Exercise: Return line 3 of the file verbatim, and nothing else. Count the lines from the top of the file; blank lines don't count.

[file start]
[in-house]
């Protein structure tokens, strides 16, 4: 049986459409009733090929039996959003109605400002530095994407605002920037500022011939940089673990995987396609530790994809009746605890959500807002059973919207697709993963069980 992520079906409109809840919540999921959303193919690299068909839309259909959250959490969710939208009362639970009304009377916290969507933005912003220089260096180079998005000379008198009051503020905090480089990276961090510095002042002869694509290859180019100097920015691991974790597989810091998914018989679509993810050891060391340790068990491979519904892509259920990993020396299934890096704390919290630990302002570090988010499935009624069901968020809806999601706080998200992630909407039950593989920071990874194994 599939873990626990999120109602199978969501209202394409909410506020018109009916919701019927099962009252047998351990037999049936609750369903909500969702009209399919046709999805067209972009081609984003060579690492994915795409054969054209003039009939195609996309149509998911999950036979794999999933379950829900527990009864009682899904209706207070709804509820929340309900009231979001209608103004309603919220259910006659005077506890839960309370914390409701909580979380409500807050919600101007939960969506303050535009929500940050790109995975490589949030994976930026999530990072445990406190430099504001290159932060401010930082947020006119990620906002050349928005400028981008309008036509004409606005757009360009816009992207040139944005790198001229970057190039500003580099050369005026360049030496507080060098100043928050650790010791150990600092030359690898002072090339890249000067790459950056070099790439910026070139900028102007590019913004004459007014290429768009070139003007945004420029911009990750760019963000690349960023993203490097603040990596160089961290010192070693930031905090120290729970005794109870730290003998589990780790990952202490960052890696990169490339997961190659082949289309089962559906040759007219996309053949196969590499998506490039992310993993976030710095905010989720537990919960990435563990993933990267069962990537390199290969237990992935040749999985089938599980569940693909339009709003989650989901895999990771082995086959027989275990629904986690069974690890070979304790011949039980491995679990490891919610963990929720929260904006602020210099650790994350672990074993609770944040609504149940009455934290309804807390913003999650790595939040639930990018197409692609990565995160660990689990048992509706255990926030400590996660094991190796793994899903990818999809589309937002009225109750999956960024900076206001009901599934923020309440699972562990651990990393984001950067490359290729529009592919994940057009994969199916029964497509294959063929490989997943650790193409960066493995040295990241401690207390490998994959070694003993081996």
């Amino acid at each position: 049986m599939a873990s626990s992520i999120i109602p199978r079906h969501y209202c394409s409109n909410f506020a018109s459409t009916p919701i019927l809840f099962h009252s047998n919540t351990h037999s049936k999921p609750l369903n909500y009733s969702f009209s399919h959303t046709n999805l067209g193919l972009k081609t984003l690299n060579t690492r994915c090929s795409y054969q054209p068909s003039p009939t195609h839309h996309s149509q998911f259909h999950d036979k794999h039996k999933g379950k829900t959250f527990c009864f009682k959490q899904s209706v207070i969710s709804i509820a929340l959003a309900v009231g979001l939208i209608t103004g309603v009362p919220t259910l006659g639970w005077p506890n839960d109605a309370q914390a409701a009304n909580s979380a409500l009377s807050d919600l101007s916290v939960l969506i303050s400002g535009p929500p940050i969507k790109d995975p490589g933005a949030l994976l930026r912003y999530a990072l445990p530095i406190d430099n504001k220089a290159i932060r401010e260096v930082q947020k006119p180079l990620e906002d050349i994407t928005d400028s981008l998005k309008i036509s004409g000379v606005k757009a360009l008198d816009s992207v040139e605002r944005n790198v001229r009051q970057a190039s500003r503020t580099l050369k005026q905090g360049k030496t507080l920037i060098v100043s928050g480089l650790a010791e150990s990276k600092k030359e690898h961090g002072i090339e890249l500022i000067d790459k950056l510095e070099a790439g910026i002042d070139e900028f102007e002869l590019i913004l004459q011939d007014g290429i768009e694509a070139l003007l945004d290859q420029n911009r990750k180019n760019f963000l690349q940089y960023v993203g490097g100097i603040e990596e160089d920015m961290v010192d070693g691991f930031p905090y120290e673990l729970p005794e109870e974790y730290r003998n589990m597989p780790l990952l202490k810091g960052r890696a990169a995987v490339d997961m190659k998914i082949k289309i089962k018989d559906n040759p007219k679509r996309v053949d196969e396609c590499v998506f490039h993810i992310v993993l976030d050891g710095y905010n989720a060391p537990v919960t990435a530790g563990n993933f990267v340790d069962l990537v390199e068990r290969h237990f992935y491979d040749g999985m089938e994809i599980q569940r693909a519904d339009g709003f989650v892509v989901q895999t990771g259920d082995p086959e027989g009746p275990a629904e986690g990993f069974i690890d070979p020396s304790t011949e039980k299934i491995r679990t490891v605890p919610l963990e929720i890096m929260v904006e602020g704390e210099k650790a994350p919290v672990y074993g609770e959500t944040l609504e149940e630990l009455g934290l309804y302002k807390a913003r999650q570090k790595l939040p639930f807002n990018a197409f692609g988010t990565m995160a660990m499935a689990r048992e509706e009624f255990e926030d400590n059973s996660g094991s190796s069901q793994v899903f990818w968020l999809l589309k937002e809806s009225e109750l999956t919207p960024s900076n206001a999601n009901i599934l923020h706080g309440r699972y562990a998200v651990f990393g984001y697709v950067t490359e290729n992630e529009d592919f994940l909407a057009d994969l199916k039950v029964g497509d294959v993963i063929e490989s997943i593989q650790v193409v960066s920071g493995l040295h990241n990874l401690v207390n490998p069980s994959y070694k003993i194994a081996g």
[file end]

């Amino acid at each position: 049986m599939a873990s626990s992520i999120i109602p199978r079906h969501y209202c394409s409109n909410f506020a018109s459409t009916p919701i019927l809840f099962h009252s047998n919540t351990h037999s049936k999921p609750l369903n909500y009733s969702f009209s399919h959303t046709n999805l067209g193919l972009k081609t984003l690299n060579t690492r994915c090929s795409y054969q054209p068909s003039p009939t195609h839309h996309s149509q998911f259909h999950d036979k794999h039996k999933g379950k829900t959250f527990c009864f009682k959490q899904s209706v207070i969710s709804i509820a929340l959003a309900v009231g979001l939208i209608t103004g309603v009362p919220t259910l006659g639970w005077p506890n839960d109605a309370q914390a409701a009304n909580s979380a409500l009377s807050d919600l101007s916290v939960l969506i303050s400002g535009p929500p940050i969507k790109d995975p490589g933005a949030l994976l930026r912003y999530a990072l445990p530095i406190d430099n504001k220089a290159i932060r401010e260096v930082q947020k006119p180079l990620e906002d050349i994407t928005d400028s981008l998005k309008i036509s004409g000379v606005k757009a360009l008198d816009s992207v040139e605002r944005n790198v001229r009051q970057a190039s500003r503020t580099l050369k005026q905090g360049k030496t507080l920037i060098v100043s928050g480089l650790a010791e150990s990276k600092k030359e690898h961090g002072i090339e890249l500022i000067d790459k950056l510095e070099a790439g910026i002042d070139e900028f102007e002869l590019i913004l004459q011939d007014g290429i768009e694509a070139l003007l945004d290859q420029n911009r990750k180019n760019f963000l690349q940089y960023v993203g490097g100097i603040e990596e160089d920015m961290v010192d070693g691991f930031p905090y120290e673990l729970p005794e109870e974790y730290r003998n589990m597989p780790l990952l202490k810091g960052r890696a990169a995987v490339d997961m190659k998914i082949k289309i089962k018989d559906n040759p007219k679509r996309v053949d196969e396609c590499v998506f490039h993810i992310v993993l976030d050891g710095y905010n989720a060391p537990v919960t990435a530790g563990n993933f990267v340790d069962l990537v390199e068990r290969h237990f992935y491979d040749g999985m089938e994809i599980q569940r693909a519904d339009g709003f989650v892509v989901q895999t990771g259920d082995p086959e027989g009746p275990a629904e986690g990993f069974i690890d070979p020396s304790t011949e039980k299934i491995r679990t490891v605890p919610l963990e929720i890096m929260v904006e602020g704390e210099k650790a994350p919290v672990y074993g609770e959500t944040l609504e149940e630990l009455g934290l309804y302002k807390a913003r999650q570090k790595l939040p639930f807002n990018a197409f692609g988010t990565m995160a660990m499935a689990r048992e509706e009624f255990e926030d400590n059973s996660g094991s190796s069901q793994v899903f990818w968020l999809l589309k937002e809806s009225e109750l999956t919207p960024s900076n206001a999601n009901i599934l923020h706080g309440r699972y562990a998200v651990f990393g984001y697709v950067t490359e290729n992630e529009d592919f994940l909407a057009d994969l199916k039950v029964g497509d294959v993963i063929e490989s997943i593989q650790v193409v960066s920071g493995l040295h990241n990874l401690v207390n490998p069980s994959y070694k003993i194994a081996g």